There is NO WARRANTY, to the extent permitted by law.

toad:/home/hennes/test>touch Fun.

toad:/home/hennes/test>ls
Fun.

toad:/home/hennes/test>rm Fun.
toad:/home/hennes/test>ls
toad:/home/hennes/test>

If it is another char than a dot then read up on the Internal file separator in bash. You can set it to something else, or just use commands sunch as find with -print0. (Example find /path/to/search-name 'SomeFilePattern*' -print0 | some_command)

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This works with other testing directories but not those. The trailing characters must not be the issue here. –  Philip Wales Sep 26 '13 at 17:17
    
Does ls -B show anything? ( -B Force printing of non-printable characters (as defined by ctype(3) and current locale settings) in file names as \xxx, where xxx is the numeric value of the character in octal. ) –  Hennes Sep 26 '13 at 17:50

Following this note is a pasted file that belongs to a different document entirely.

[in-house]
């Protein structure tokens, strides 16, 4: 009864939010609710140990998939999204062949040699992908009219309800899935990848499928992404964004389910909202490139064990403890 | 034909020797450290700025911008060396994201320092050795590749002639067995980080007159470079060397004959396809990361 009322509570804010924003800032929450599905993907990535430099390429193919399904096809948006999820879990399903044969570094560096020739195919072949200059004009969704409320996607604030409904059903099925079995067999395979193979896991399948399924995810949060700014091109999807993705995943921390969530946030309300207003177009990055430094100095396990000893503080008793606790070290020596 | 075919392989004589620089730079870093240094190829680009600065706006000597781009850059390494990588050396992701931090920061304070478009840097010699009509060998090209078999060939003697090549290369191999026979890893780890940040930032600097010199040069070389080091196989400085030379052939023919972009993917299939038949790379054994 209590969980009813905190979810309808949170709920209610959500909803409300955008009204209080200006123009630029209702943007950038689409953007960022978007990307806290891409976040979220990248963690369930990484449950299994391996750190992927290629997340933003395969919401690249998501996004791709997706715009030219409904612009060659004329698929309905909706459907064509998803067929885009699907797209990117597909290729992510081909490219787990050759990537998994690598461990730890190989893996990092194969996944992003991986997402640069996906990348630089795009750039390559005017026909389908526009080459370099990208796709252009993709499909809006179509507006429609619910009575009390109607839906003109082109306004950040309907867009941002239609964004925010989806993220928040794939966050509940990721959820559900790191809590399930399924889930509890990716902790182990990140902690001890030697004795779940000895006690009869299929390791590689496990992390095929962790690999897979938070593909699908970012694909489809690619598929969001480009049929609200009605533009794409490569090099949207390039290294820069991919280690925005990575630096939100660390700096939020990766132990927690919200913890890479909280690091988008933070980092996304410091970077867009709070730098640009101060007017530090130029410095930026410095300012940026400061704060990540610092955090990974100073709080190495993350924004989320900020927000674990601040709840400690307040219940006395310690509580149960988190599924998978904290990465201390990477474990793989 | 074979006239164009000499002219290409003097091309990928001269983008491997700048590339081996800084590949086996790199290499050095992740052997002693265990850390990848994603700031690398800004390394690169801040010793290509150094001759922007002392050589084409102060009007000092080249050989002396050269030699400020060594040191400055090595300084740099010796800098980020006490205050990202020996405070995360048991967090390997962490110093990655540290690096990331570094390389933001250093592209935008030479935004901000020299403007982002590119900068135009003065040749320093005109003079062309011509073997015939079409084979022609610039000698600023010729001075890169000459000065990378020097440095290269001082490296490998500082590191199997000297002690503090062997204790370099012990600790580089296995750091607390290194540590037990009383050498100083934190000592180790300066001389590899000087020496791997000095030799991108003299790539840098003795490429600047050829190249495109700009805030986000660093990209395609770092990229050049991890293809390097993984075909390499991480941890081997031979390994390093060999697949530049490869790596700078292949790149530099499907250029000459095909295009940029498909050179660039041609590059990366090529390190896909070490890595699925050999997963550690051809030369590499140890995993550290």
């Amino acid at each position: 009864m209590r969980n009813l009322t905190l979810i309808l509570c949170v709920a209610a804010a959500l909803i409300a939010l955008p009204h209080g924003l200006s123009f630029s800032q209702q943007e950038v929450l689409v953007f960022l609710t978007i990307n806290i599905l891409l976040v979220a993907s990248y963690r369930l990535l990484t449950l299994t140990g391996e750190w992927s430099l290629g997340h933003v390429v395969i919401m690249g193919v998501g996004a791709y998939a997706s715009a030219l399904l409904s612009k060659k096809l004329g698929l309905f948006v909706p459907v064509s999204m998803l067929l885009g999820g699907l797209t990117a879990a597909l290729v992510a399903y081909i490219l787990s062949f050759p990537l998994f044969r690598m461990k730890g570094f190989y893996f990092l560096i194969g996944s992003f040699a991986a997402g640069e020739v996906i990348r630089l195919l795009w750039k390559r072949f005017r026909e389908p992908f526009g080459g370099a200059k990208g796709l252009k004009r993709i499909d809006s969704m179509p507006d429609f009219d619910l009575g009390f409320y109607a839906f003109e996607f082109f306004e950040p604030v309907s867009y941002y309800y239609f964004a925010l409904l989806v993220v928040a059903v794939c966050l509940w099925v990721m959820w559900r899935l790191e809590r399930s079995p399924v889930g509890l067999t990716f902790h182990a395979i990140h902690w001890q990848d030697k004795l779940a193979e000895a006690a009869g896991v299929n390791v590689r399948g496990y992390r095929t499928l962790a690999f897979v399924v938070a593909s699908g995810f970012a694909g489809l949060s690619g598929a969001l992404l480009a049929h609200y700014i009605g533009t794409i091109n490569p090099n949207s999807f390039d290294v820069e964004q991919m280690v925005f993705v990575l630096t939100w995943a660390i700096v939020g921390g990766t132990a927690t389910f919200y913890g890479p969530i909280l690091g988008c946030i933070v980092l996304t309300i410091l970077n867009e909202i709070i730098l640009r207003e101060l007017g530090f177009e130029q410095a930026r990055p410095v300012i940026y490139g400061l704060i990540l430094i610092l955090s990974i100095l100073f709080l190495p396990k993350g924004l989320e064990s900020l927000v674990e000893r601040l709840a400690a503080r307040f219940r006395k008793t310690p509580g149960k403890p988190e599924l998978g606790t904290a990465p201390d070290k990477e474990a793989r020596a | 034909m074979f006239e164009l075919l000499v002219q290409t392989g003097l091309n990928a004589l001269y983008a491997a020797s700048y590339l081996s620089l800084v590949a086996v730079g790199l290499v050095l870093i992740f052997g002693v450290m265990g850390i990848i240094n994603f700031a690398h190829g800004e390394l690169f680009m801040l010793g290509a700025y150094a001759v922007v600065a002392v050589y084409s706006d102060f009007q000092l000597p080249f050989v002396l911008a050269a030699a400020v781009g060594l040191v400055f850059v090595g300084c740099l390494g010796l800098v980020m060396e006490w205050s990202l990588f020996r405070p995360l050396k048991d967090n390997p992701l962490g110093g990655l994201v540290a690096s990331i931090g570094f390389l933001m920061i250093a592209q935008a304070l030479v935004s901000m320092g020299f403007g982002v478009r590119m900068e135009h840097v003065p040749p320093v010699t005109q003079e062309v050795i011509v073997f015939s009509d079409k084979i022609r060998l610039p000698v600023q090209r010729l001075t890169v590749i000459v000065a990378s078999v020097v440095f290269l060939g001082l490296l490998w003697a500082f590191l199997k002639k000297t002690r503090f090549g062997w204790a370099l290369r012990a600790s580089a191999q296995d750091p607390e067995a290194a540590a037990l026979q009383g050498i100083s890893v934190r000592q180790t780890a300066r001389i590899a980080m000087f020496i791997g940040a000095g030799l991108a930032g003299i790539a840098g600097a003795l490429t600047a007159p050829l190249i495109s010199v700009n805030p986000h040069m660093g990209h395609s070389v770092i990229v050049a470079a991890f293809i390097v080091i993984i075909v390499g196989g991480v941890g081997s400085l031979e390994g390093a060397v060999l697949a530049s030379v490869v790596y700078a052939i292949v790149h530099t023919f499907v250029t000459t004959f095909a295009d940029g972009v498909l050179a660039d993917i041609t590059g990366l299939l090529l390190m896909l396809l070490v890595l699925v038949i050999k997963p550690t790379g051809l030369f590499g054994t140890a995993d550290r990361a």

ls -B "Complex " and Fun. both turn up no such file or directory. I moving towards that there must be some exFAT file corruption maybe caused by the filenames but the file names aren't the problem now. –  Philip Wales Sep 30 '13 at 15:29

I wrote up an answer about this to a rather similar question on Server Fault. The premise is slightly different but largely the same answer works.

You can combine ls -i (or stat which also prints the inode number) and find -inum. This works well for a small number of files, where for some reason direct wildcard globbing is undesired. The below example is adapted to directories, whereas the answer on Server Fault deals with files, but the principle is the same: using the inode number to identify the directory entry to do something with.

For example:

~$ ls -idF myweirddir
183435818 myweirddir/
~$ find . -inum 183435818 -exec mv -v '{}' 'delete-me' ';'